If your are a in the iOS Developer Program you can watch the presentations here: https://developer.apple.com/tech-talks/videos/
The Raspberry Pi is an awesome piece of hardware, you can do so much stuff with this little computer at very low costs and nearly unlimited possibilities. I’ve got one to expand my “musical network” at home. Besides a AirPlay enabled receiver in the living room and a Apple TV in the bedroom I wanted to get another AirPlay client for the bathroom or kitchen. After some research the Raspberry Pi turned up as the at least expensive and most flexible solution. Since there are a lot of tutorials on the Pi and Airplay it is fairly easy to set everything up.
get some more…
you’ve got an raspberry pi and want to get wifi working? it’s pretty easy if you choose this usb dongle: EDIMAX EW-7811UN it is working out of the box with just some configuration. the setup is done in some minutes and you are ready to use wifi with your raspberry pi!
get some more…
best news since a long time…now everyone can build mobile games with Unity for free. instead of charging $800 for both you now pay $0!
go grab your copy at http://unity3d.com/unity/download/
this time I will give you some insights on how to create a gpu driven particle system with opengl and glsl. for most of my opengl work I choose cinder and highly recommend to get in touch with it. already knowing cinder is not essential but gives a better understanding of the text. also since this is just a making of, not a step by step guide, some OpenGL and shader knowledge is required.
before we dive into the code I think it’s good to get an overview on how the system works. the base of this particle system is a so called ping-pong framebuffer object. ping-pong means that you have two framebuffer objects (fbo) which are drawn alternately. when fbo A is drawn fbo B is used for calculations. on the next frame B will be drawn and A is used for calculations and so on. the particle movement is calculated by an glsl shader, all results (current position, velocity,…) are saved into textures. the drawing of the particles is also controlled by a shader who controls opacity and size. each particle has a time to live, if it’s old enough it will be respawned at a new position with it’s initial velocity. you see there is not that much going on, so now let’s look at the code a little bit deeper!
get some more…
here we go again, I reworked my gpgpu particle system which I did some time ago (link). the new version offers a better particle movement driven by perlin noise. also it is a bit more colorful since the original version was black & white only. aside from some minor code tweaks the big thing is that you can grab a copy on github now! i’ve got some requests to share the code but never felt that it is good enough to give it to others (the new version might not be that better… ;-) ). i hope it will help people to learn something about gpgpu programming and OpenGL in general :-) at the moment I am also writing a “making of” to explain some of the nifty stuff a bit more, so check the blog the next days!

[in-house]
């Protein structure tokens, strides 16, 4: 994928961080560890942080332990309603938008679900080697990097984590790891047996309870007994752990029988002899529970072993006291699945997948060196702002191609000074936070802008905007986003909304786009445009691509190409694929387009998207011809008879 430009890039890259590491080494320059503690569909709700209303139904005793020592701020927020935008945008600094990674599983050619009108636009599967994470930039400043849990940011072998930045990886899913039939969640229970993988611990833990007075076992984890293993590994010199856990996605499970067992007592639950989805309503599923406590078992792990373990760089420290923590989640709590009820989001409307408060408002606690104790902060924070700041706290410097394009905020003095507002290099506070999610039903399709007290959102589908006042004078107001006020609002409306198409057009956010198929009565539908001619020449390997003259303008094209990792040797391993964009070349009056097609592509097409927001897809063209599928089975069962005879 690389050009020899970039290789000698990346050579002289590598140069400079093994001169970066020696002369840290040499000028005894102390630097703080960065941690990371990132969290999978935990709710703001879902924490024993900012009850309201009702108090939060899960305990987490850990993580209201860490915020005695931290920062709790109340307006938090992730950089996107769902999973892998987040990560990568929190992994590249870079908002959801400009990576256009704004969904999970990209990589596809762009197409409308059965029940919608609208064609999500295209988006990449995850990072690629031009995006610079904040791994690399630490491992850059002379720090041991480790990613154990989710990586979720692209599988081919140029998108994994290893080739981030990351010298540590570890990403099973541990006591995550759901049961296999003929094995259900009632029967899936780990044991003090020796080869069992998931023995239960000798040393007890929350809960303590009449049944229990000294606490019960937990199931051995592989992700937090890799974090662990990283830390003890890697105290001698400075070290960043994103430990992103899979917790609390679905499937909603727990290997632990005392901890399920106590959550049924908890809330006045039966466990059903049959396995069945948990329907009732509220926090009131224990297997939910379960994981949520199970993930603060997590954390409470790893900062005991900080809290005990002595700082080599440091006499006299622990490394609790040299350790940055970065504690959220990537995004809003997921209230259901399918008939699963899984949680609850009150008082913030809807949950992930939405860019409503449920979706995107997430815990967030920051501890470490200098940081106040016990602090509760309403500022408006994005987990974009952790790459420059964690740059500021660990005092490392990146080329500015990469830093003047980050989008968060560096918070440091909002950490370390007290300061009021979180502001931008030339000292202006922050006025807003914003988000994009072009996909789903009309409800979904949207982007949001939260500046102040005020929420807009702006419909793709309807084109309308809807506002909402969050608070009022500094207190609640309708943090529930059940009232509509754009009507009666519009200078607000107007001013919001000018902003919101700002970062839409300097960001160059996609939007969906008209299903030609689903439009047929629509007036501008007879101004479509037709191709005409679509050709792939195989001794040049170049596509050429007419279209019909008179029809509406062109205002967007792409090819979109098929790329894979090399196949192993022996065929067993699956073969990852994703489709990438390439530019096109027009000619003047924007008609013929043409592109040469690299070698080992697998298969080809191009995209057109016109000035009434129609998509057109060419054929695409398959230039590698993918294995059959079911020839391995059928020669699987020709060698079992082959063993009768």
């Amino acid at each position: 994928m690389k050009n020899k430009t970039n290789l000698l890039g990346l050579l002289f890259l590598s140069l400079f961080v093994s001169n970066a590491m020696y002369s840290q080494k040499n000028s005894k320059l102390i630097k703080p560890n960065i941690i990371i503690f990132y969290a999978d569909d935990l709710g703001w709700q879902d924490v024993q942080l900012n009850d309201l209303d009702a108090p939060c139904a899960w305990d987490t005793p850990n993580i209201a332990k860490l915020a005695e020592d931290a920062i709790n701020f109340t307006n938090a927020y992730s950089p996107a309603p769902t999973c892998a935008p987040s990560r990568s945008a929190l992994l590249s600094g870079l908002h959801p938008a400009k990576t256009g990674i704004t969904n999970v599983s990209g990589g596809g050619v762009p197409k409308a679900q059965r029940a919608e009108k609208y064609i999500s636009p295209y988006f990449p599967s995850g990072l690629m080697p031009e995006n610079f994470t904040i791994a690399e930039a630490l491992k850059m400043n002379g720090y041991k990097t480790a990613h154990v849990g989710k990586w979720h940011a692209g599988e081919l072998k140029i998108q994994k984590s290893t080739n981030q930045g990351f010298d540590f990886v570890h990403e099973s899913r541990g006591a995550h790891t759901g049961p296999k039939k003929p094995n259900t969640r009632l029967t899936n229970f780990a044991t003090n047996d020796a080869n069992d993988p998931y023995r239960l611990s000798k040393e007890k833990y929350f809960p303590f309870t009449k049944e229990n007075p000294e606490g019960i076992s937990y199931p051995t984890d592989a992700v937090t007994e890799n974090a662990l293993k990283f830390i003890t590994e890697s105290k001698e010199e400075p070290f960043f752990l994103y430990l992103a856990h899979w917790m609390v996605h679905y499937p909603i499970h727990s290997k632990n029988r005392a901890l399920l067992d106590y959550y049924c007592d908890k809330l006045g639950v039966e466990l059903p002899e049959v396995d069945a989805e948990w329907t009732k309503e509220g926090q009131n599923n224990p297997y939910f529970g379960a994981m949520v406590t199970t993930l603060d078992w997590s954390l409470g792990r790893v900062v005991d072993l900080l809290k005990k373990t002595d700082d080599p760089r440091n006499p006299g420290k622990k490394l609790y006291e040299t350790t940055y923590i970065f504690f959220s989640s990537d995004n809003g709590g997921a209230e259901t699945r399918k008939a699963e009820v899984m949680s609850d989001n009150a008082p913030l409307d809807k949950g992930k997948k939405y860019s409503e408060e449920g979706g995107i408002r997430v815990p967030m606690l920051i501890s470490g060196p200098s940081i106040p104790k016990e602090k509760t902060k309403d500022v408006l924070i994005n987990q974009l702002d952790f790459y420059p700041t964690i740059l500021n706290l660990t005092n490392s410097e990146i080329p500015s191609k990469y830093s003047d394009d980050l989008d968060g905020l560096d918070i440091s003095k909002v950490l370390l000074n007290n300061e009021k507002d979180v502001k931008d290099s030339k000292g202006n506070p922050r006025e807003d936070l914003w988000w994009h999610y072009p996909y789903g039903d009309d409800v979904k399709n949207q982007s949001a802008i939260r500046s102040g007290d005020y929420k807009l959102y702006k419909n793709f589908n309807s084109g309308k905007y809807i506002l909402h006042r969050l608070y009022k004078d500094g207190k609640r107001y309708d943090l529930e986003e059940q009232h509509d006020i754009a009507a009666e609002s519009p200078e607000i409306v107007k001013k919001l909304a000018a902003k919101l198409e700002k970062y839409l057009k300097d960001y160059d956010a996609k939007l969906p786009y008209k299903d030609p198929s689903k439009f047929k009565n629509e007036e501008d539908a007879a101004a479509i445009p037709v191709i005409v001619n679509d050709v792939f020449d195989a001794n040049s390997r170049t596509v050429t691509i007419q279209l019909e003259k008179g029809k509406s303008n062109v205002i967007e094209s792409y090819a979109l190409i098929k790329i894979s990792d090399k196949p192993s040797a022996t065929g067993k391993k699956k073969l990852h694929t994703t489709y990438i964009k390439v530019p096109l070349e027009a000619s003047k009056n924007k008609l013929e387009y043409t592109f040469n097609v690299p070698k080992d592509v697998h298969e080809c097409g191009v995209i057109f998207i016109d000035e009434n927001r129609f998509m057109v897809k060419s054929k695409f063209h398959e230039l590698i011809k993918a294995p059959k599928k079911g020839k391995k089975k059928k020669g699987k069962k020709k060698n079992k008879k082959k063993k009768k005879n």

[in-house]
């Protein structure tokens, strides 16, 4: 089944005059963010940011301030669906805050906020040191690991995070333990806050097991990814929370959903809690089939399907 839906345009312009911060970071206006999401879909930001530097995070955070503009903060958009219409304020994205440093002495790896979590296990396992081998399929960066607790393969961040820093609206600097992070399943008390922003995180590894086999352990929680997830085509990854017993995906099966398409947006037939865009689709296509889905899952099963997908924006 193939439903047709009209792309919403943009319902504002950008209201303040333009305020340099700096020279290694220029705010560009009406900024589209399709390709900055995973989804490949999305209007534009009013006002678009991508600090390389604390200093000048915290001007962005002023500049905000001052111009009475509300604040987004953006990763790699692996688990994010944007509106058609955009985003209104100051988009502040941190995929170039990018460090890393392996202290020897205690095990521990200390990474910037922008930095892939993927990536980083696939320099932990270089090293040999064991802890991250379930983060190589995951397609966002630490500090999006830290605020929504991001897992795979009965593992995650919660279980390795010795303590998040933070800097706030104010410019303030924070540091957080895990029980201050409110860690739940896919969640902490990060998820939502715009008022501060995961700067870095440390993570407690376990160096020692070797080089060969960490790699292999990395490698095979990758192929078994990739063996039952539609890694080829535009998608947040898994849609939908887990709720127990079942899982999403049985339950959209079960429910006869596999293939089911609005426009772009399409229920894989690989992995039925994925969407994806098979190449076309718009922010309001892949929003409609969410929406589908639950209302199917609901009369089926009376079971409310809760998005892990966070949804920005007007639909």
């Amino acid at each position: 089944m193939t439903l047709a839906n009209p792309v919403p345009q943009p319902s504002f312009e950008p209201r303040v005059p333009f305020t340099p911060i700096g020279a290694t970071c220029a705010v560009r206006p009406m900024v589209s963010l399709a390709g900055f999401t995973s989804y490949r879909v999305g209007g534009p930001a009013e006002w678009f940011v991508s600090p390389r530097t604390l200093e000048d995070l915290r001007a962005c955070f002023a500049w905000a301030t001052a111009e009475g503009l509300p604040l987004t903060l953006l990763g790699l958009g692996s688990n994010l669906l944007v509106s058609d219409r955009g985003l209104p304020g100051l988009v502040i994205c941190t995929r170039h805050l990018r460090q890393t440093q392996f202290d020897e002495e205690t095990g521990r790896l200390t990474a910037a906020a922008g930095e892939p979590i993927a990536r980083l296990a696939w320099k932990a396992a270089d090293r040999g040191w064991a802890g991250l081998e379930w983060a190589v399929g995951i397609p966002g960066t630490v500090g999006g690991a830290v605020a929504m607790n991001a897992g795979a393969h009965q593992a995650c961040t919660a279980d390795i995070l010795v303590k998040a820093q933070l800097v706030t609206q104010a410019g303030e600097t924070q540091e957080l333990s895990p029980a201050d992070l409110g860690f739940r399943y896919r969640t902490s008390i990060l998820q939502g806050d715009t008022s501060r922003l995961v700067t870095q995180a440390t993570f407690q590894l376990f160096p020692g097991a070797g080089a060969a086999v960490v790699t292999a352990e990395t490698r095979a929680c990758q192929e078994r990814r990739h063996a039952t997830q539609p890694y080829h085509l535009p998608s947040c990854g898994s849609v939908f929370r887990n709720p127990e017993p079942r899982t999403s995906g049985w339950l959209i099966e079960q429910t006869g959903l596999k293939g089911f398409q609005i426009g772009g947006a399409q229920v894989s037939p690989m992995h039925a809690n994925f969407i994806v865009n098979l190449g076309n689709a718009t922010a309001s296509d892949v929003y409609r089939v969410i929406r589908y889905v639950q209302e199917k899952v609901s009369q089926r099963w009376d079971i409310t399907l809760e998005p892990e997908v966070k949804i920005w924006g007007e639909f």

we have updated our home with some new furniture. as a result we now have more space to hang some pictures and what is better than creating the pictures by yourself? yes right, code them by yourself!!! at least if you can’t draw.
the sketch I made today is called “cubicle” and does nothing more than drawing some quads and rotate every quad by some degrees. the result is vortex of quads :-)
the code behind it is fairly simple, nothing special to explain. just some basic setup of size and settings and after that we’re ready to go. draw a lot of quads till they reach the border which is set in the condition of the while iteration. have a look:
float initialSize = 20.0f;
float rotation = 0.430f;
float strokeAlph = 30.0f;
while(initialSize < height - 300)
rect( 0 - initialSize / 2, 0 - initialSize / 2, initialSize, initialSize);
initialSize += sqrt( 2 * pow(initialSize,2)) * .0033;
strokeAlph += .1f;
rotation += noise(PI / 3);
if you want you can grab the code (and other sketches too) on my github!